Opinion

Israel Hayom

All the right Russian moves

Israel’s military campaign in Syria is being waged under the protection of a diplomatic umbrella, and this should not be taken for granted.

Israeli Prime Minister Benjamin Netanyahu and Russian President Vladimir Putin during a wreath-laying ceremony at the Tomb of the Unknown Soldier in Moscow on May 9, 2018. Photo by Amos Ben Gershom/GPO.
Israeli Prime Minister Benjamin Netanyahu and Russian President Vladimir Putin during a wreath-laying ceremony at the Tomb of the Unknown Soldier in Moscow on May 9, 2018. Photo by Amos Ben Gershom/GPO.
Ariel Kahana
Ariel Kahana is a diplomatic correspondent for Israel Hayom.

It doesn’t matter what the attorney general says, and it doesn’t even matter what the voters say in 40 days. No one will be able to take this strategic achievement from Israeli Prime Minister Benjamin Netanyahu.

In strokes of astute prevision, the consecutive governments under his helm—at the beginning, incidentally, with Moshe Ya’alon as his defense minister and Benny Gantz as his army chief—have prevented Iran from accomplishing in Syria what it accomplished in Lebanon and Gaza. In Syria, the ayatollahs and their proxies haven’t been able to establish a militia capable of threatening Israel.

In an intense campaign, the air force and other branches of the IDF have been wiping out every Iranian effort to establish an anti-Israel fighting force before it can take hold.

Hence, now at the tail end of the Syrian civil war, nothing resembling Hamas or Hezbollah exists on the eastern side of the Golan Heights. Israel’s military campaign in Syria is being waged under the protection of a diplomatic umbrella, and this should not be taken for granted.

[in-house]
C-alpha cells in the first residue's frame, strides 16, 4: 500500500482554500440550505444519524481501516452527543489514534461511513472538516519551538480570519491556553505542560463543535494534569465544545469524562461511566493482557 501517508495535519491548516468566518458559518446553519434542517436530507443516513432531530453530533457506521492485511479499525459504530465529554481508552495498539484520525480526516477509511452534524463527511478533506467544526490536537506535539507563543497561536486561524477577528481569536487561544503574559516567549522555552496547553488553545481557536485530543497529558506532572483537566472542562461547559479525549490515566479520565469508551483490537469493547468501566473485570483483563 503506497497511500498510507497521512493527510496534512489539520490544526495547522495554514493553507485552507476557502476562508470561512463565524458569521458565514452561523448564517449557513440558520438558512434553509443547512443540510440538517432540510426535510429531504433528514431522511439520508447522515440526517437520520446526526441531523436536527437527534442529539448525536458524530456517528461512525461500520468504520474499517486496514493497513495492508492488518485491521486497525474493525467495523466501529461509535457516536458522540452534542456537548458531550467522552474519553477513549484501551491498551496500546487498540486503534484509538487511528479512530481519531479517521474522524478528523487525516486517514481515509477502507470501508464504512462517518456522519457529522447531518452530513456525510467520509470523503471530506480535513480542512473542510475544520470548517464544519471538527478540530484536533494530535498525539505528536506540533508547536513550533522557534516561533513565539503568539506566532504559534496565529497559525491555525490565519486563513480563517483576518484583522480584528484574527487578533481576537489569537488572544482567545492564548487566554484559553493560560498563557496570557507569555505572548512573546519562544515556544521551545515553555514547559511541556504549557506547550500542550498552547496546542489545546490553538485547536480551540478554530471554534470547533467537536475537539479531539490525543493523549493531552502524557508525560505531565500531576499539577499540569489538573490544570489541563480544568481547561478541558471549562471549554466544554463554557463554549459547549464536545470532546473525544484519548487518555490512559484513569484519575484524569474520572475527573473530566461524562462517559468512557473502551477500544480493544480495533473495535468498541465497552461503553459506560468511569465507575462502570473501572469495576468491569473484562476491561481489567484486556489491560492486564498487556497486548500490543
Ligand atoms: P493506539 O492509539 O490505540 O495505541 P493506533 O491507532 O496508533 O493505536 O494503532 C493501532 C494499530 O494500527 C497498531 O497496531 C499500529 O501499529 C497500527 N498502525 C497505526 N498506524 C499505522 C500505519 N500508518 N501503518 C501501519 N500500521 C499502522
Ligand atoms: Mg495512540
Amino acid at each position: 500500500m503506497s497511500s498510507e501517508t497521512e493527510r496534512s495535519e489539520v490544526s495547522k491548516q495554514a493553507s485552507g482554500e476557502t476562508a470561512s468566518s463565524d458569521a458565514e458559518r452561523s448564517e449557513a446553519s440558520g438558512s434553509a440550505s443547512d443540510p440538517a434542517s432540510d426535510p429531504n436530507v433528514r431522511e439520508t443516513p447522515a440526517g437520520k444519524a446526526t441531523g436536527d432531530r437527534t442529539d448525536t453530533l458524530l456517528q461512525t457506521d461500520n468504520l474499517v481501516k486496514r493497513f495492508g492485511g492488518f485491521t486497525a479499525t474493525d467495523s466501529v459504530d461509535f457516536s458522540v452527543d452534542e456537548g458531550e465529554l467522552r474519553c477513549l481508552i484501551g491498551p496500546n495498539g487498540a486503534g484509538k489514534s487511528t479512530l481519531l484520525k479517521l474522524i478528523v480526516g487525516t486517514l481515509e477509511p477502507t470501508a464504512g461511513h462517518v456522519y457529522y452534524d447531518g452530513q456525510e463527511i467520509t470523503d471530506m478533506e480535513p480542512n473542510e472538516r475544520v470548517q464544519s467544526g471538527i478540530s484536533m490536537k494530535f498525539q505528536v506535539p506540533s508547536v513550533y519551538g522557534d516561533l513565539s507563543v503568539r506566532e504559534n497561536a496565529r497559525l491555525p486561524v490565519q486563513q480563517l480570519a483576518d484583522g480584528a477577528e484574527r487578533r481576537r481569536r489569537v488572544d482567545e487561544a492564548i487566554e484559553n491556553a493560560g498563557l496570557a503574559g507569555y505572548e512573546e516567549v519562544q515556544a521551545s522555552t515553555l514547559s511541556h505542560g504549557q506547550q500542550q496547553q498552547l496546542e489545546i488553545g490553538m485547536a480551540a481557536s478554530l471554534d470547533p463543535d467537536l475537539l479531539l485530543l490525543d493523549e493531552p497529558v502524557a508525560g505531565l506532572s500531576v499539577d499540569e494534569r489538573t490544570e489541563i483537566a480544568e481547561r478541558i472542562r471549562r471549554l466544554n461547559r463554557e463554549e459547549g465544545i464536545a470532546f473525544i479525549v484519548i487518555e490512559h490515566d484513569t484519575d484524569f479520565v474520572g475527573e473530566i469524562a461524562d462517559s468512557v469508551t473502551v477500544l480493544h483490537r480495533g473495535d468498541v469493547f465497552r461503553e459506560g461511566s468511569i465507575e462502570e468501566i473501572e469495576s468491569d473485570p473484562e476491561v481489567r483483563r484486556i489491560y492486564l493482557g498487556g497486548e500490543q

In the diplomatic realm, on a daily basis, while dealing with dozens of countries across the globe, Israel is making its red lines clear and is enforcing them. When it comes to Israeli deterrence, nothing is more powerful than this credible message.

In addition to both these layers of deterrence, Netanyahu has read the map correctly, allowing him to walk the tightrope between the world’s most powerful leaders. When Russia invaded Syria more than three years ago, the prime minister reacted quickly to establish a sturdy line of communication with Vladimir Putin, thus preserving Israel’s freedom of activity in the war-torn country. This achievement, which is so vital to Israel’s national security, was reaffirmed on Wednesday in Moscow when the two leaders met for the 11th time.

Despite the countless prophecies of doom whereby Russia would prohibit Israel from acting in Syria and despite the downing of the Russian spy plane, on Wednesday, too, Netanyahu left the Kremlin with a green light—or more accurately, with a Russian promise to continue looking the other way.

To be sure, Russia wants to restore peace and quiet in Syria, and therefore Israel’s military activity is viewed as a hindrance to that end. Russian S-300 air defenses make things more difficult for the air force. Regardless, our forces will continue working to thwart Iranian entrenchment efforts. They are so effective that Iran is on the verge of despair and according to some assessments in Israel is even considering abandoning its entrenchment campaign in Syria altogether.

We can agree or disagree with Netanyahu on many things. We cannot ignore the policy that has killed the monster in its infancy.

Ariel Kahana is a diplomatic correspondent for Israel Hayom.

The opinions and facts presented in this article are those of the author, and neither JNS nor its partners assume any responsibility for them.
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